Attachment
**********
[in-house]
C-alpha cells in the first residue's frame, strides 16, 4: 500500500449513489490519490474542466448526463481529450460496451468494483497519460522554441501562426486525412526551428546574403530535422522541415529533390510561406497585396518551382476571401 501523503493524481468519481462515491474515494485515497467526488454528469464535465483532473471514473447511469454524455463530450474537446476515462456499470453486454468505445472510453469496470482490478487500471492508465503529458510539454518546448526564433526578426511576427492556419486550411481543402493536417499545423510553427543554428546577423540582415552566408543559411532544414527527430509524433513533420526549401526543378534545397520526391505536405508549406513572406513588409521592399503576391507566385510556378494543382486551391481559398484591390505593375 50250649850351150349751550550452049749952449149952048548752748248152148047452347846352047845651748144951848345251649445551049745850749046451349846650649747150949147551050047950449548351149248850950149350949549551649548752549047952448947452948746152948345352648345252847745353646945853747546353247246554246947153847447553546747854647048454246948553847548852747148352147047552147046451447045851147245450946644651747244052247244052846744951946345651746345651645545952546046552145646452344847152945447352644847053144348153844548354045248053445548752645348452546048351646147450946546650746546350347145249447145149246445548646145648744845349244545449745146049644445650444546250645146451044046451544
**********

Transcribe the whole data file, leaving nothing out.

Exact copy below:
[in-house]
C-alpha cells in the first residue's frame, strides 16, 4: 500500500449513489490519490474542466448526463481529450460496451468494483497519460522554441501562426486525412526551428546574403530535422522541415529533390510561406497585396518551382476571401 501523503493524481468519481462515491474515494485515497467526488454528469464535465483532473471514473447511469454524455463530450474537446476515462456499470453486454468505445472510453469496470482490478487500471492508465503529458510539454518546448526564433526578426511576427492556419486550411481543402493536417499545423510553427543554428546577423540582415552566408543559411532544414527527430509524433513533420526549401526543378534545397520526391505536405508549406513572406513588409521592399503576391507566385510556378494543382486551391481559398484591390505593375 50250649850351150349751550550452049749952449149952048548752748248152148047452347846352047845651748144951848345251649445551049745850749046451349846650649747150949147551050047950449548351149248850950149350949549551649548752549047952448947452948746152948345352648345252847745353646945853747546353247246554246947153847447553546747854647048454246948553847548852747148352147047552147046451447045851147245450946644651747244052247244052846744951946345651746345651645545952546046552145646452344847152945447352644847053144348153844548354045248053445548752645348452546048351646147450946546650746546350347145249447145149246445548646145648744845349244545449745146049644445650444546250645146451044046451544